China government spokesman says USA military may have bought virus to China

China government spokesman says USA military may have bought virus to China

"U.S. owe us an explanation!" he concluded. Zhao wrote on Twitter.

He doubled down on his claim on Friday by posting a link to an article from a website known for publishing conspiracy theories about the 9/11 attacks.

China has declined to distance itself from the accusations made by a foreign ministry spokesman alleging U.S. involvement in the coronavirus epidemic, arguing that opinions vary on how the health crisis started.

"It might be United States army who brought the epidemic to Wuhan", Zhao Lijian, a foreign ministry spokesman, said in a tweet.

China's intention in promoting the conspiracy theory is "to divert from domestic discontent" over the handling of the outbreak, which has killed more than 3,100 people in the country. In a tweet, Zhao shared a video of Centers for Disease Control and Prevention (CDC) director Robert Redfield apparently disclosing that the USA had several deaths from coronavirus before they were able to test for it. "What are the names of the hospitals?" he tweeted.

China's foreign ministry had earlier rejected Pompeo's assertion of "Wuhan virus" and rejected the term as "despicable" and "disrespecting science". "And shockingly ignorant too", Rice tweeted at Zhao. "For example, how many people one person can infect once they have the virus?"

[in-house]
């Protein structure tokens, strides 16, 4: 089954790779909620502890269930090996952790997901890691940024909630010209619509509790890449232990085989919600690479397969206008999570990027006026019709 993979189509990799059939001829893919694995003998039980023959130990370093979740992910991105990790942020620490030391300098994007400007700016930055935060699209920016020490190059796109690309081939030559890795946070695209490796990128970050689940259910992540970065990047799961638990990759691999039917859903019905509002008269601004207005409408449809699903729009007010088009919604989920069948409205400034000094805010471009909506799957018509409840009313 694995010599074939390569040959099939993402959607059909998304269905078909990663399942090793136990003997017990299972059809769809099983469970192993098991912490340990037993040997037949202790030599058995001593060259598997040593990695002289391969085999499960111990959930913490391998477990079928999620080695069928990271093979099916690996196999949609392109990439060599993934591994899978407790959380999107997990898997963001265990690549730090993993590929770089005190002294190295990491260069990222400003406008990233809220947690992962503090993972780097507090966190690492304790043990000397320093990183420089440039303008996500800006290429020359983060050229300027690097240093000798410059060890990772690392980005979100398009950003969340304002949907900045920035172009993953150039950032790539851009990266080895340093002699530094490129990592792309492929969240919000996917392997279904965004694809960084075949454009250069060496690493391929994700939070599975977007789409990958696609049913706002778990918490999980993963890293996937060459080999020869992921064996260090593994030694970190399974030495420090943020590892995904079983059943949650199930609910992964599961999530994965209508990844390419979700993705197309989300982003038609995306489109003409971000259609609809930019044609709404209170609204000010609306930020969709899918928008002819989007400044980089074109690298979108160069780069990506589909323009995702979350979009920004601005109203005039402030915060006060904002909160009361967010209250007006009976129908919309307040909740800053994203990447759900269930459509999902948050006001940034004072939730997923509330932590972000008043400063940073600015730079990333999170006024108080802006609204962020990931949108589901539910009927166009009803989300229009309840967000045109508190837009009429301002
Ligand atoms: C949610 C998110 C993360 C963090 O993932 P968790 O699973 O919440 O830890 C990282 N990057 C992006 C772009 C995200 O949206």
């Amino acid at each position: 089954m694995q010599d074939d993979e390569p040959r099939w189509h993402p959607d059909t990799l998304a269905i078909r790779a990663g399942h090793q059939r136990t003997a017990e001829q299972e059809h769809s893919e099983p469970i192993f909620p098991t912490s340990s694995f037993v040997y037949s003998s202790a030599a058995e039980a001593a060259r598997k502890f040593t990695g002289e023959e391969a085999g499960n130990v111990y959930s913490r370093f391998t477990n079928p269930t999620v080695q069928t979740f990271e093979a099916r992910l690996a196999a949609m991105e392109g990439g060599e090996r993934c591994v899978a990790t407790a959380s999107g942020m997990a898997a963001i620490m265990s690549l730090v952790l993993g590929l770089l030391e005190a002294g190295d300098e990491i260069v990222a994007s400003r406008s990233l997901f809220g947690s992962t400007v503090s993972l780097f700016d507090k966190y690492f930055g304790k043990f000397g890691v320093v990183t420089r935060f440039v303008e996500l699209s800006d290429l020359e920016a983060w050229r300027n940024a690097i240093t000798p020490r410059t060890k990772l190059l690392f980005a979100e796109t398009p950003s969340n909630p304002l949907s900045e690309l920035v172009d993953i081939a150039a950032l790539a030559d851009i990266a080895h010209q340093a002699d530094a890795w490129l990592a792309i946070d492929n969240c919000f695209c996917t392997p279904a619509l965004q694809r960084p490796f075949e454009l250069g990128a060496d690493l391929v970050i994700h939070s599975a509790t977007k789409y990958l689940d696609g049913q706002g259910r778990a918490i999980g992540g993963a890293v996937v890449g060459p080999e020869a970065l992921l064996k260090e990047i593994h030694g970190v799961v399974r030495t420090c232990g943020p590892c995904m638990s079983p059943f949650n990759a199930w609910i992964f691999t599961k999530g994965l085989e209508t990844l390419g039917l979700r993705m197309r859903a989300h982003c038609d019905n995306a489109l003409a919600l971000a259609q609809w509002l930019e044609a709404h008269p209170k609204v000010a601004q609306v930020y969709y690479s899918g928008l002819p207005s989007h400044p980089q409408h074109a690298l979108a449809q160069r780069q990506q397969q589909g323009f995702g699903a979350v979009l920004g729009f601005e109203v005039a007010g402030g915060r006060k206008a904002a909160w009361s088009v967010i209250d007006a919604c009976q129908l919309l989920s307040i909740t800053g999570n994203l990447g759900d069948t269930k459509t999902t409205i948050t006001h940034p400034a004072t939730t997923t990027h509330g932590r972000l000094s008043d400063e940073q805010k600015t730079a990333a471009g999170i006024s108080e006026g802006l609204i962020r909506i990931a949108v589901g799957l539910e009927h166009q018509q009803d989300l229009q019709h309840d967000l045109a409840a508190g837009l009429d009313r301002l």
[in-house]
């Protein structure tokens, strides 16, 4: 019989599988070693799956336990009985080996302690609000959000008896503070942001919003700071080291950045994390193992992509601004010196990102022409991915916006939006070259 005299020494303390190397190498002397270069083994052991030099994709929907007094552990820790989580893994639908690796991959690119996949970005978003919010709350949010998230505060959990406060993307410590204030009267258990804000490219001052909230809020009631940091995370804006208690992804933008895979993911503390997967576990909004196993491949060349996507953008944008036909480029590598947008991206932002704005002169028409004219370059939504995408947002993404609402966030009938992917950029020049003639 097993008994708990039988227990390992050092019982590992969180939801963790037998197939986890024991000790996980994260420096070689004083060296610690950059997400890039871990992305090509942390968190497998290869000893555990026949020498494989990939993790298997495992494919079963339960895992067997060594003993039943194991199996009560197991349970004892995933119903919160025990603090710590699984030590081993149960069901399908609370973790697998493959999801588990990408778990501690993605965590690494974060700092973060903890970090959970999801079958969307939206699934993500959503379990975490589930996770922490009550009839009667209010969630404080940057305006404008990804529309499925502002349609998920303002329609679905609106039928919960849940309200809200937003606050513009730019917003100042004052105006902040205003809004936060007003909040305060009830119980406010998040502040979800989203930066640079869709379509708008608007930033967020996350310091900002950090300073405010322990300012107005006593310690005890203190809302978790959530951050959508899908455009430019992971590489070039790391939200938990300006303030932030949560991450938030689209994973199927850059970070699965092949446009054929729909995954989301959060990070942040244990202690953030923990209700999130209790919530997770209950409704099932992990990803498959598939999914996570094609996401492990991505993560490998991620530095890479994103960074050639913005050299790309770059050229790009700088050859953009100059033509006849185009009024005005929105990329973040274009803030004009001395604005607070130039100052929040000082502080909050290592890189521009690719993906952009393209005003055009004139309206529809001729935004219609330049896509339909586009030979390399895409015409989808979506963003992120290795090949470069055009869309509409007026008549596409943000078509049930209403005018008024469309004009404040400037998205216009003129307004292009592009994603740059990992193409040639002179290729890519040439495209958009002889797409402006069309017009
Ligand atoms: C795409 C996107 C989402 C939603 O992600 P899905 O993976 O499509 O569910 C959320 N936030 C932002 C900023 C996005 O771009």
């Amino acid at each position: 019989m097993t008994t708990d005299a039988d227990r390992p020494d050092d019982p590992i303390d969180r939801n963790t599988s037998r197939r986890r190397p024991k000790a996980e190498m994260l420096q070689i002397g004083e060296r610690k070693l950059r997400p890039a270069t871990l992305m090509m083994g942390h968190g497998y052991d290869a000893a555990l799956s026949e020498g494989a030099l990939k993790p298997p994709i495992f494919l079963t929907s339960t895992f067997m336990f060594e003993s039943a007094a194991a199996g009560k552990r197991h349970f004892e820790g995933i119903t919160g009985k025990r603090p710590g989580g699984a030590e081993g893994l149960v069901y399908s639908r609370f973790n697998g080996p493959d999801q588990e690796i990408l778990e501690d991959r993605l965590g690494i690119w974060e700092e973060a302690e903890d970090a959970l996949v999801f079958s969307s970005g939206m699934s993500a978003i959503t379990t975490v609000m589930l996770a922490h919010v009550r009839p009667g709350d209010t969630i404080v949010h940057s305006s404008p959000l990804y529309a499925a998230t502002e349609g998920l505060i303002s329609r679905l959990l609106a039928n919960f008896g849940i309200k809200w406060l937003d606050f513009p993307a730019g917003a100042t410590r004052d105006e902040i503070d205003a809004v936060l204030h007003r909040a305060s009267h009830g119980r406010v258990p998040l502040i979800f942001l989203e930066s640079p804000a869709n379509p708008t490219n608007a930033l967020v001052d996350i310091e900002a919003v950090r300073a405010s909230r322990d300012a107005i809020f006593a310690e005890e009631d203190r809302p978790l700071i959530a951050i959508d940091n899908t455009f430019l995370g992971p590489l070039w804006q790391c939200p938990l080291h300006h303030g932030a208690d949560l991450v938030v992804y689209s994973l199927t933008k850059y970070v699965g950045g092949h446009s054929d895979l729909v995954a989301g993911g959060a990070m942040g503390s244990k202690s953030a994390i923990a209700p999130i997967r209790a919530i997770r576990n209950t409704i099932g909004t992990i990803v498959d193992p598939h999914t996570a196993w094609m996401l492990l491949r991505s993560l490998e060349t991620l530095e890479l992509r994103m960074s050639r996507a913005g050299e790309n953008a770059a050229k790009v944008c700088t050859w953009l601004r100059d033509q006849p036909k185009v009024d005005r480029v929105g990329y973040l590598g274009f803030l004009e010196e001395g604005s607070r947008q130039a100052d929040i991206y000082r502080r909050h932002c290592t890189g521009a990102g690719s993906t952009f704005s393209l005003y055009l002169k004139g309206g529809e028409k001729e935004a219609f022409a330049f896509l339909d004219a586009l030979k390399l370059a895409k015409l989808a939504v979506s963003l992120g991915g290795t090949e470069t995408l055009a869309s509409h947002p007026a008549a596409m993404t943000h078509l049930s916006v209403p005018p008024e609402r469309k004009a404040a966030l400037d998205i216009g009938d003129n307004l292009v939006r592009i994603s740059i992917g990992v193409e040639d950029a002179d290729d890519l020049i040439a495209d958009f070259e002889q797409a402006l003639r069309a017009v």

"Although the epidemic first broke out in China, it did not necessarily mean that the virus originated from China, let alone 'made in China, '" he tweeted.

Recently, Washington has played the blame game by pointing fingers at China over the outbreak, as USA officials continue to remind people of COVID-19's origin.

The United States, meanwhile, has angered China by using language directly linking the virus to the country.

This was met with disagreement from world over - with Australian National University researcher Yun Jiang calling Trump administration's emphasis on the virus' origin in China "part of his dog-whistling politics".

He said China had "cost the world community two months to respond" to the epidemic, which has now killed almost 5,000 people and infected more than 130,000 worldwide.

In comments at the Heritage Foundation on Wednesday, White House national security adviser Robert O'Brien described China's response to the virus as a coverup, saying Beijing's response had cost the worldwide community months that could have been used to prepare for the coronavirus, Axios reported.

Foreign ministry spokesman Geng Shuang on Thursday called OBrien's remarks "extremely immoral and also irresponsible".

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